Sikhism had its origin in the teachings of Guru Nanak (1460-1539) who preached a message of truth and peace and advocated a simple monotheistic faith. Guru Nanak, before his death, nominated one of his disciples as Guru so that he could continue to spread his teachings.
The term Sikhism has its origin in the Punjabi word Sikh which literal meaning is a ‘disciple’ or a ‘learner’. Sikhism as a religion originated in Punjab during the 15th century. It is based on the spiritual teachings of Guru Nanak and the ten successive Sikh gurus after him. The development of Sikhism was closely linked with the institution of Guruship.
After the death of tenth Guru, Guru Govind Singh, Guru Granth Sahib, the Sikh Scripture, was made the literal incarnation of the eternal, impersonal Guru, where the scripture’s words serve as the spiritual guru for Sikhs. It was Guru Govind Singh himself who decreed in 1708 that the Guru Granth Sahib would be the final and perpetual Guru of the Sikhs.
Philosophy and teachings of Sikhism
The essence of the teachings of Sikhism can be summed up in the words of Guru Nanak: “Realization of Truth is higher than all else. High still is truthful living”. The teachings stress the principle of equality of all human beings and reject discrimination on the basis of creed, caste, and gender.
According to the teachings of Guru Nanak, living an “active, creative, and practical life” of truthfulness, fidelity, self-control and purity is above abstract truth, and the ideal man is one who “establishes the union with God, knows his will, and carries out that will”. Guru Nanak also established the langar system , communal kitchen, to demonstrate the need to share and have a sense equality between all people. This langar system (common free kitchen maintained by voluntary offerings) became popular and countries till date. It encouraged social equality in the panth and became a source of Sikh unity and solidarity.
The Concept of God in Sikhism
In Sikhism the concept of God is Vahiguru-shapeless, timeless, and sightless (unable to be seen with the physical eyes): nirankar, akaal and alakh. It has been stated in the Guru Granth Sahib that “God” is omnipresent and infinite with power over everything and is denoted by the term Ik Onkar. Sikhs believe that all that existed before creation was “God” and God’s hukum (will or order).
God, according to Sikhism, is known as Ik Onkar, the one Supreme Reality or the all-saturating spirit-another name for god. It is also Akaal Purkh, that is beyond time and space, and Nirankar meaning without form.
According to Guru Nanak, the understanding of Akaal is beyond the power of human beings, but at the same time not wholly unrealizable. Akaal is sarav viapak (omnipresent) in all creation and visible everywhere to those who are spiritually awakened. Nanak emphasized that God must be seen from “the inward eye”, or the “heart”, of a human being. Nanak stressed the revelation through meditation.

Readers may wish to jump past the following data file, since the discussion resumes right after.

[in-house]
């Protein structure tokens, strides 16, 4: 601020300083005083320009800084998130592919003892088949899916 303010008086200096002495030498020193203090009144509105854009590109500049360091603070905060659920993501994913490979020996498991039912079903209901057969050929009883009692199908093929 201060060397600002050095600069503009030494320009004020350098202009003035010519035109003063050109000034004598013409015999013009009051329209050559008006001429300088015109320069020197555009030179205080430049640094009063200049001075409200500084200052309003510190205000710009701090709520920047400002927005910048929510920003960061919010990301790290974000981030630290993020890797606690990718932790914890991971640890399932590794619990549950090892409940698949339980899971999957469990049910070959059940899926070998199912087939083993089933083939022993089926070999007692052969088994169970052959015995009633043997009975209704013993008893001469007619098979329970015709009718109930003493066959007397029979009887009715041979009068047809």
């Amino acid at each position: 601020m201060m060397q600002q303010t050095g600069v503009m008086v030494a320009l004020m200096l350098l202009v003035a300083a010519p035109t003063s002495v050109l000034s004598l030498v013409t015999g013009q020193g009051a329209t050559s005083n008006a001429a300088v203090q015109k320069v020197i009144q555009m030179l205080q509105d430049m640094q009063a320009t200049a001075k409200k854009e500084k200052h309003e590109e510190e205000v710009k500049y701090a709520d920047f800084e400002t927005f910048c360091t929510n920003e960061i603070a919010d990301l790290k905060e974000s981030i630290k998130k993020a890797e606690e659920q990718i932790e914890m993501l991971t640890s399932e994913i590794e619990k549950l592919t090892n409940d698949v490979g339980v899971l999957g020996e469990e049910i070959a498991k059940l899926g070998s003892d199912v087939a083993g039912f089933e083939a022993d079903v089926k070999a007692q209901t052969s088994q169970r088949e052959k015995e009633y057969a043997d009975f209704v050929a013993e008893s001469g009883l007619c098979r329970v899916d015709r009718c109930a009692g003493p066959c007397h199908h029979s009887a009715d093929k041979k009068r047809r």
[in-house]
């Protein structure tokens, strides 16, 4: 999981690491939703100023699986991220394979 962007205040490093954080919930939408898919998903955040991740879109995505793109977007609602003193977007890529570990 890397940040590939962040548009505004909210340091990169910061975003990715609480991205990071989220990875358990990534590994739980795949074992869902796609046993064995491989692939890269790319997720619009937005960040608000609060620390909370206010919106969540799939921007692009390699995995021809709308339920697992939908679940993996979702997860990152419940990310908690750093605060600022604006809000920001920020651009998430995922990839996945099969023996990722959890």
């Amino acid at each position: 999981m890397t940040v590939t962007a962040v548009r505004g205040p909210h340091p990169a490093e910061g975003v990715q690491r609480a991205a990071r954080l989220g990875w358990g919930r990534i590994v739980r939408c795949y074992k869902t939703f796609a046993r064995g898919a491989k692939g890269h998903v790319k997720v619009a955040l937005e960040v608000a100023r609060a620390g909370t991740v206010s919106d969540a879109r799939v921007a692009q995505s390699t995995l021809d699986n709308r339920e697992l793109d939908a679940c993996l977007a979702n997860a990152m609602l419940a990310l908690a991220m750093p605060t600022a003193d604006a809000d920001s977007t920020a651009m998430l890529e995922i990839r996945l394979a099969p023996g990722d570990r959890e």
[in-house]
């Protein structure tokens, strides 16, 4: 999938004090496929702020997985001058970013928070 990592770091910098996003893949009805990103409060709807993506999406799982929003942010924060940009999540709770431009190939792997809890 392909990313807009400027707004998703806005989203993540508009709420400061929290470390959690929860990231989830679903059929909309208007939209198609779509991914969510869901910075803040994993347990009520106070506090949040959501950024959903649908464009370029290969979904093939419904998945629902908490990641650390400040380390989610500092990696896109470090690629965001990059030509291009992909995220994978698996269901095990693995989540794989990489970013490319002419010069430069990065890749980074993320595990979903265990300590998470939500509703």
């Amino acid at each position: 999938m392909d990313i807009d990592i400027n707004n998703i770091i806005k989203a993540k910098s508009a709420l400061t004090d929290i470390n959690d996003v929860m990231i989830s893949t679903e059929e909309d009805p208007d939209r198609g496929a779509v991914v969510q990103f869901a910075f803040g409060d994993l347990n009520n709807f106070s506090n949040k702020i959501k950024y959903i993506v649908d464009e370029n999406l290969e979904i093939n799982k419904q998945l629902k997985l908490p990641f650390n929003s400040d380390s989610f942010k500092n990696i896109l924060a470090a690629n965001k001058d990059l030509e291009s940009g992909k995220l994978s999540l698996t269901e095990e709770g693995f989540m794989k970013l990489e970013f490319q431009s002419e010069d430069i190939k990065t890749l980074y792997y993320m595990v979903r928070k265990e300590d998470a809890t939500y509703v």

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The opening line of the Guru Granth Sahib, the Mul Mantra, mentions Ik Onkar: “There is but one all-pervading spirit, and truth is its name! It exists in all creation; it does not fear; it does not hate; it is timeless and universal and self-existent, you will come to know it through seeking knowledge and learning!”
The Timeless Truth of Sikhism
According to Guru Nanak the ultimate purpose of human life is to re-link with Akaal (the timeless entity) in which egotism is the biggest obstacle. In Sikhism, the influence of ego, anger, agreed, attachment and lust are known as five thieves and believed to be particularly distracting. It is believed in Sikhism that remembrance of nam (the Name of the God) leads to an end of egotism.
The teachings of Sikhism emphasis simran that is the meditation on the words of the Guru Granth Sahib, that can be uttered musically through Kirtan or internally through Nam Japo as a process to feel God’s presence and to get command over the ‘Five Thieves’.
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The followers of Sikhism believe that the world at present is going through a state of Kali Yuga (Age of Darkness) because it is being led by the love and attachment to Maya. The fate of those people who are weak enough to become the victim of ‘Panj Chor’ (Five Thieves) is separation from God and situation can be remedied only through the relentless devotion.
Maya or illusion
Maya, defined as “unreality” or illusion, is considered as one of the kernel distractions from the search of God and salvation. However, Guru Nanak stressed maya as not an example of the unreality of the world, but of its values.
Service and Action in Sikhism
Guru Granth Sahib teaches that seva (selfless service) and charitable works enable the devotee, the follower of the panth, to suppress or remove the ego. One of the main teachings of Sikhism is that meditation is unfruitful without service and action. According to Sikhism, service takes three forms: “Tan”-physical service; “Man”-mental service (such as to study for helping others); and “Dhan”-material service. Guru Nanak emphasized Kirat Karo: that a Sikh should balance work, worship, and charity and should defend the rights of all human beings. They are inspirited to follow a Chardi kala, that is optimistic–resilence, view of life: Sikh teachings also emphasize the concept of sharing-vand-chakko-by distributing free food at Sikh gurudwaras, that is popularly known as langar, imparting charitable donations, and working for the good of the community and the society s a whole.